The first-known labyrinth is the story of the Cretan Labyrinth told through Greek mythology. Designed by architect and thinker Daedalus to house Knossos the Minotaur, the Cretan Labyrinth is ultimately solved and the Minotaur conquered by Greek hero Theseus with the help of Ariadne’s guiding string. However, the Cretan labyrinth has no built reference (it survives as a mere half-truth or legend typical of mythology), meaning that any image alluding to this original labyrinth, from Greco-Latin Antiquity to present day, has inevitably been invented. Indeed, there are symbolic links between Ariadne’s guiding thread through the mythical Cretan labyrinth to cities’ organizational grid-like networks of alleys, one-way streets, plazas and architectural separations. Urbanites who interact and interpret the city must rely on memory and recognition to guide them on their infinite quest to know and experience the urban labyrinth.

In his Invisible Cities novel, Italo Calvino writes about a city called Zora, a city that no one, having seen it, can ever forget: 

Beyond six rivers and three mountain ranges rises Zora… Zora has the quality of remaining in your memory point by point… Zora’s secret lies in the way your gaze runs over patterns following one after another... The man who knows by heart how Zora is made, if he is unable to sleep at night, can imagine he is walking along the streets and he remembers the order by which the copper clock follows the barber’s striped awning, then the fountain with the nine jets, the astronomer’s glass tower, the melon vendor’s kiosk, the stature of the hermit and the lion, the Turkish bath, the café at the corner, the alley that leads to the harbor. This city, which cannot be expunged from the mind, is like an armature, a honeycomb in whose cells each of us can place the things he wants to remember… Between each idea and each point of the itinerary an affinity or a contrast can be established, serving an immediate aid to memory. So the world’s most learned men are those who have memorized Zora. (15-16)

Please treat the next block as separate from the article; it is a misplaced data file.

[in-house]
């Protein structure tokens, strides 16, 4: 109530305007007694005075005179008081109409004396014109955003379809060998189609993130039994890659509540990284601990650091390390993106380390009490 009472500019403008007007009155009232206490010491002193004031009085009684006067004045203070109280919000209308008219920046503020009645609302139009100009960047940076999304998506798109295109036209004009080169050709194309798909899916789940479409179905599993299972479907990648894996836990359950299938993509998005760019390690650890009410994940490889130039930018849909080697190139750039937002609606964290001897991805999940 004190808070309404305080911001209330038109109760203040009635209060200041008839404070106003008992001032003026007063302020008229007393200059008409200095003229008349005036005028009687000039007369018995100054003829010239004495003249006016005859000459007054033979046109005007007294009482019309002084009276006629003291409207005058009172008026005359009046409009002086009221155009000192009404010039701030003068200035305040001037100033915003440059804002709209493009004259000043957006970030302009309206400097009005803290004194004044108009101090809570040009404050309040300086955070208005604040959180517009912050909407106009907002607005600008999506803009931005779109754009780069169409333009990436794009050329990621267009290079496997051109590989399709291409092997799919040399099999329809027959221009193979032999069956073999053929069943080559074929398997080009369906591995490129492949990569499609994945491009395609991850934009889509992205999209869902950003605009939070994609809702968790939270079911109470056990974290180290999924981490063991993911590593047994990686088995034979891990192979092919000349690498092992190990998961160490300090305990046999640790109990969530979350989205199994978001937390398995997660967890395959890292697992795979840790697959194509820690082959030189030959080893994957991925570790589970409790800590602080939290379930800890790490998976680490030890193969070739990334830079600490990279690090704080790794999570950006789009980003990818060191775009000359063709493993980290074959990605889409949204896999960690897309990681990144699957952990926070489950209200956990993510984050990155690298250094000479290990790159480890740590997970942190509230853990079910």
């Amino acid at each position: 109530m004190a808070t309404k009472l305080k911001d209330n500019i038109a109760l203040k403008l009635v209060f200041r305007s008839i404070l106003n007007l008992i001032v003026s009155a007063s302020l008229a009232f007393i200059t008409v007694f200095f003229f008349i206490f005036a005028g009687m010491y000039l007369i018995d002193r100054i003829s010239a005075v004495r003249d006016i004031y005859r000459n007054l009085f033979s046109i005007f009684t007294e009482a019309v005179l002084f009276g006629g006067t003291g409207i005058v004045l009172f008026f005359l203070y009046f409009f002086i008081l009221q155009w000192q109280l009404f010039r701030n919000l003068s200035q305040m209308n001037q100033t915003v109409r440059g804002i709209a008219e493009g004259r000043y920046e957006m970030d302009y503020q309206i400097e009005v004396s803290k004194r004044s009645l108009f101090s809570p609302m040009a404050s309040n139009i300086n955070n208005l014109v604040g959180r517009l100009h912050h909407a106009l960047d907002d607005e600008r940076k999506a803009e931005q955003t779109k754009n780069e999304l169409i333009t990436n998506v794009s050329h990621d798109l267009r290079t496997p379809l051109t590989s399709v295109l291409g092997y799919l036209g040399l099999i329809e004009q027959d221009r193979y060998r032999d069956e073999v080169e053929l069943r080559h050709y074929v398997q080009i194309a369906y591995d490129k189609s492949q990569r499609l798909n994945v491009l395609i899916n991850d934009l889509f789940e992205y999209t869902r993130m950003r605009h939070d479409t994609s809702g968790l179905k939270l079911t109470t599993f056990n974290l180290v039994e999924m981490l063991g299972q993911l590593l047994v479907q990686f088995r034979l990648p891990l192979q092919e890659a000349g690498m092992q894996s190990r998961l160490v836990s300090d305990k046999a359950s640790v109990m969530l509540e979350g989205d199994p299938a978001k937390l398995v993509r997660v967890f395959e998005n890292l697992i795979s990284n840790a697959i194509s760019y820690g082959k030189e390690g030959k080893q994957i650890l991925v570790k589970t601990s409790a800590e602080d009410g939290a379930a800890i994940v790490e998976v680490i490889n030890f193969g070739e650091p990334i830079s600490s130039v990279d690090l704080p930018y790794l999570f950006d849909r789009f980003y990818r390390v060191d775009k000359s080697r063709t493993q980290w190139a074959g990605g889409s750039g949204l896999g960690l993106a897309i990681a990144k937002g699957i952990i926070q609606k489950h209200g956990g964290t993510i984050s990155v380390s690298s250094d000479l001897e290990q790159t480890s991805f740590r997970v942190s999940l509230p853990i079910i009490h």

The city of Zora embodies the labyrinth as a dynamic conception of space and ideas, rather than static perspective. But above all, Zora illustrates the Labyrinth as a structure or an idea for mental organization and creative method, wanderings and errors, passes and impasses, luminous breakaways and tragic seclusion, in the generalized mobility of the past, present and future (more apparent than real), the polemical debate of open and closed, of solitude and communion, of real and imagined. Using Zora, this city “which cannot be expunged from the mind” analogously with Kansas City, a city too consisting of “patterns following one after another,” and casting Kansas City’s artists and audiences in the symbiotic roles of Theseus and Ariadne, the rises Zora project conjures and considers the wide implications of labyrinthine narratives, forms and experiences specific to local urbanity. Cumulatively, rises Zora artistically reflects the philosophical and mystical implications of Kansas City, the metropolitan labyrinth, which by design determines singular and multiple courses of reality.

For the duration of rises Zora, Charlotte Street’s la Esquina exhibition space operates as an informational hub, archive and installation center.

All photographs by E.G. Schempf.